Regardless of where you call home, my goal is to improve your remodeling success story by sharing information to help you make a better decision. I believe that everyone benefits when more educated consumers demand higher performance from home improvement contractors.
In the Philadelphia and Main Line suburbs where we work, there are architects who only provide drawings, contractors who provide only construction and other builders who offer combination one-stop shops that can handle design, planning, and production (Design-Build firm). Other contractors fall somewhere in between. How will you know if a remodeling outfit can handle your project or if you will need to find a separate design team? It largely depends on your project requirements.
You already know that a custom remodel of you home can be a deeply rewarding experience. Finding the right partner to bring your vision to life is a top priority. You need to choose a designer and contractor who understands your vision and can bring it to life.
Whether you hire an architect, carpenter-contractor, a general contractor, or a design-build firm, you should learn how to select the relationship and service that provides you with the best experience possible.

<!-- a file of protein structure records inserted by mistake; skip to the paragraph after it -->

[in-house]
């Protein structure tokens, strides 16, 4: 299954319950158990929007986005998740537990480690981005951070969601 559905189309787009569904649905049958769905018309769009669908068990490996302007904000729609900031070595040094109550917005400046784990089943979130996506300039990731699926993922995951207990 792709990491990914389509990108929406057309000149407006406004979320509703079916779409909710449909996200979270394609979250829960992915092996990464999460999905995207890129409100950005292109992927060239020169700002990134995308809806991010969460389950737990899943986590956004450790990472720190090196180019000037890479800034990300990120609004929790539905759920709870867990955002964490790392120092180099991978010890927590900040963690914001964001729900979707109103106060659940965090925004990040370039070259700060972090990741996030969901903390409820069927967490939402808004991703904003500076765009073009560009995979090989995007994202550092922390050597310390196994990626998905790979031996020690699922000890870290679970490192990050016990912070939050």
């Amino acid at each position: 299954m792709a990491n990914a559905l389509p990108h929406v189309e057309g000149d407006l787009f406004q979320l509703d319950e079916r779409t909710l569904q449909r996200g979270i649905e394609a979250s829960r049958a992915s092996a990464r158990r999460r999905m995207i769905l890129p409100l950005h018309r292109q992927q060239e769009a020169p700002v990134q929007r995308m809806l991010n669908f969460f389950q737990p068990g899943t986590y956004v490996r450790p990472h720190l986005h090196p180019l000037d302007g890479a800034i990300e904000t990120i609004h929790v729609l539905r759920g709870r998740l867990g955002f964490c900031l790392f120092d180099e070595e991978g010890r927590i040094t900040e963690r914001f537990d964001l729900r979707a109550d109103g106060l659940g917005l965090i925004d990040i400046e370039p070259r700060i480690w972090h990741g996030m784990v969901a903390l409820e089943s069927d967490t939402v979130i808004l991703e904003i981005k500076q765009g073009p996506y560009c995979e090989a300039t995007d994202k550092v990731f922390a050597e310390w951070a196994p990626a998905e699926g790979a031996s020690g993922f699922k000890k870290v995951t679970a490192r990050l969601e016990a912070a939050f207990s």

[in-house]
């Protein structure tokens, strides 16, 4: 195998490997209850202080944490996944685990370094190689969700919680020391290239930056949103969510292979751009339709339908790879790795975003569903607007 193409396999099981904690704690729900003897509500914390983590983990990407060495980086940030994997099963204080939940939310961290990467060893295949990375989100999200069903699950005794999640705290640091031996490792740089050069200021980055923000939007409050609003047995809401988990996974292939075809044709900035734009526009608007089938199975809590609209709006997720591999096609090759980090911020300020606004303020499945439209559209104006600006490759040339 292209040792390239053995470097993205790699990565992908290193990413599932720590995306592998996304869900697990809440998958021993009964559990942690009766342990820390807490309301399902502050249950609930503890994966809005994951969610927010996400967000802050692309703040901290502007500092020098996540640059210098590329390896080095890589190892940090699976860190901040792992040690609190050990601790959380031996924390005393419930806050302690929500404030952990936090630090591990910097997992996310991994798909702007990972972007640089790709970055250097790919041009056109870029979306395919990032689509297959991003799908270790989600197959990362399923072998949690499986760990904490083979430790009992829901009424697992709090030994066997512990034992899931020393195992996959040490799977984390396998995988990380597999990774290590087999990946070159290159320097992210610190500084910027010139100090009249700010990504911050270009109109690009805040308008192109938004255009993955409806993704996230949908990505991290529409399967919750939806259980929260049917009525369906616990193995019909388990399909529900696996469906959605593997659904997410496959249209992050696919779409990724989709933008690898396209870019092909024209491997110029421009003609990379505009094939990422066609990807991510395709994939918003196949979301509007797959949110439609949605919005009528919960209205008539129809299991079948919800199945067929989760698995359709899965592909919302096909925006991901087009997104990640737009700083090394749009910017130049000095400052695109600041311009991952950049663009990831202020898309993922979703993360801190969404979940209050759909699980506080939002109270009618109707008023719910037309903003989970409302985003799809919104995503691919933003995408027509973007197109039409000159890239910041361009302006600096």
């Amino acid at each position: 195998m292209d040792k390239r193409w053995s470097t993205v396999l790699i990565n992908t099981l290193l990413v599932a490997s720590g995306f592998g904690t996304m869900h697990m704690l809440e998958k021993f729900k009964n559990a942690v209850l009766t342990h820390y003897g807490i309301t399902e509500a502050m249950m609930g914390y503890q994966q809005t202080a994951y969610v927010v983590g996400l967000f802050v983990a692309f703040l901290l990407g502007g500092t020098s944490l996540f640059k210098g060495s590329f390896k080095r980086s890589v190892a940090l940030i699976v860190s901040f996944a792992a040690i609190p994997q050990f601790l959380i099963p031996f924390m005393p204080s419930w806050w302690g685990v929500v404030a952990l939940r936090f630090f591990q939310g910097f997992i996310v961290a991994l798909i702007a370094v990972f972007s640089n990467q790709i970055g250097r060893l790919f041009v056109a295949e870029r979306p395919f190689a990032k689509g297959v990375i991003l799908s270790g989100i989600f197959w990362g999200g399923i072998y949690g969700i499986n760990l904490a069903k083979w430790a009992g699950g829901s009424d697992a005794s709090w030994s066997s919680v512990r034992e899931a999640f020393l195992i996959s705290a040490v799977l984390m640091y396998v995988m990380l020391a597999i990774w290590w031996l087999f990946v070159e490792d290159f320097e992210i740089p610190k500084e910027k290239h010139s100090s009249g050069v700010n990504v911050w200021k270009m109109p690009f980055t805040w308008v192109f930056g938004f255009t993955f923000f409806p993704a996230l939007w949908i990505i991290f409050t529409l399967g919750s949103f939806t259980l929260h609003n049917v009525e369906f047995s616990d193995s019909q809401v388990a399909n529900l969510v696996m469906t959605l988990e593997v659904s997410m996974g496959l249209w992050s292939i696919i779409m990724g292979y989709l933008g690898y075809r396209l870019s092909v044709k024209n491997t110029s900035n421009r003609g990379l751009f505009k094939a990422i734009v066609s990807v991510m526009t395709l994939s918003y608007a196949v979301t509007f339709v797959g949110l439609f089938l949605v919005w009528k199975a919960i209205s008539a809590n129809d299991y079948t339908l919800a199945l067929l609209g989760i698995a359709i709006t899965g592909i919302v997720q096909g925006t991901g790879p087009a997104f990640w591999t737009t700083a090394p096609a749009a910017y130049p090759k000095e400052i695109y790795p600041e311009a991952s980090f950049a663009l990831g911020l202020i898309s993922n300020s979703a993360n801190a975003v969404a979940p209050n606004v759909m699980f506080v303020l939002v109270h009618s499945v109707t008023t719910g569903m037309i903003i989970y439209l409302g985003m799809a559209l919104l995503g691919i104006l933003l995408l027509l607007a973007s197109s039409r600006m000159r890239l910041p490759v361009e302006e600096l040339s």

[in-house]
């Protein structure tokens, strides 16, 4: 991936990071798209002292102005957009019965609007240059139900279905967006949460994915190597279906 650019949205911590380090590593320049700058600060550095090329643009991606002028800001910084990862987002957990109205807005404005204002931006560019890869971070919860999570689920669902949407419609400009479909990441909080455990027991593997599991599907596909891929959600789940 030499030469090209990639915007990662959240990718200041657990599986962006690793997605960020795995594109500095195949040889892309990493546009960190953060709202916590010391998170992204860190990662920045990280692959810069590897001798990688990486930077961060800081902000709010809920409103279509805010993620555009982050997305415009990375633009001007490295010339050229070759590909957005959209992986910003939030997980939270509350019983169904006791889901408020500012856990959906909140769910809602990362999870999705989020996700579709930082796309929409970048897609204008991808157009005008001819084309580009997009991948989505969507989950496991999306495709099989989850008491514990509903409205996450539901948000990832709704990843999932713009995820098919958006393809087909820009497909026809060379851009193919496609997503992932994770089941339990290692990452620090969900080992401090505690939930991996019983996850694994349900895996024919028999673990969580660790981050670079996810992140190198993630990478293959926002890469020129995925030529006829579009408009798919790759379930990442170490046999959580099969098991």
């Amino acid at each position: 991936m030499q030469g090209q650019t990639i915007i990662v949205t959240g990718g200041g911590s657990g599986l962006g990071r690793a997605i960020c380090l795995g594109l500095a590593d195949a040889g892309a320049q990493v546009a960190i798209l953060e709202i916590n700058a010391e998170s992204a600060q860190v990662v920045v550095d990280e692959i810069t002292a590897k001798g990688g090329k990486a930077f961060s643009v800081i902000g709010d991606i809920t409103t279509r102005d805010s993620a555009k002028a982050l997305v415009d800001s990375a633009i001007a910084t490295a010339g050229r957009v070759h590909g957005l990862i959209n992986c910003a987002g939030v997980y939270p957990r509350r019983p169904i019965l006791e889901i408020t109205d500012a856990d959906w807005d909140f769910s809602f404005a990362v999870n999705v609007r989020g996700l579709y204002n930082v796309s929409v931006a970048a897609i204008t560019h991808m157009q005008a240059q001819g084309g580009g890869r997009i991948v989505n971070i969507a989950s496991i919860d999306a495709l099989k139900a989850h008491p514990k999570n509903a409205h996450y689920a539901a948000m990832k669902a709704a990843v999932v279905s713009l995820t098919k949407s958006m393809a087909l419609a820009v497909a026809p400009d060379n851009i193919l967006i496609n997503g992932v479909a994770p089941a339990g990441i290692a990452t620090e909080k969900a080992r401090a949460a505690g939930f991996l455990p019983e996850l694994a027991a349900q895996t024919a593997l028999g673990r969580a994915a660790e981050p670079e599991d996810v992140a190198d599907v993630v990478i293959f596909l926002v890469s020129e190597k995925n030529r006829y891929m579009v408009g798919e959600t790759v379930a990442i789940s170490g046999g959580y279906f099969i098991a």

Don’t let anyone tell you that your project is easy and won’t require much planning. Even a remove and replace of fixtures or cabinetry merits some serious forethought. Horror stories about bad contractors usually begin with an excited homeowner easily convinced to start construction without insisting on a full confirmation of the project details and at least some exploration of their options. A contractor never intends to ruin its reputation through poor service. It’s just too tempting for undisciplined parties to blindly jump into a project together. Similar to car accidents, a cautious driver can usually avoid a careless driver but when careless and inattentive drivers meet there is higher risk.
Does your contractor provide some version of a pre-construction phase? Most contractors won’t have an in-house design team but that doesn’t preclude thoughtful conversations about the pros and cons of your intended kitchen layout. Have you considered how to arrange the work areas? Where will furniture go? How about the kitchen configuration or work triangle? Should you consider a pocket door solution to improve flow?
The less experience a contractor has the more pre-construction management is needed. The more complex your project is, the more you should slow down and find answers to these questions: How much pre-construction planning is enough? When should you bring in a design professional to help? Should your designer be a friend, a 3rd party project manager, an interior designer, or an architect? A thorough pre-construction process for a mid to large scale renovation normally culminates in a complete set of plans with elevations and a written scope of work. You should also ask for a few perspective views in order to help clarify the final appearance.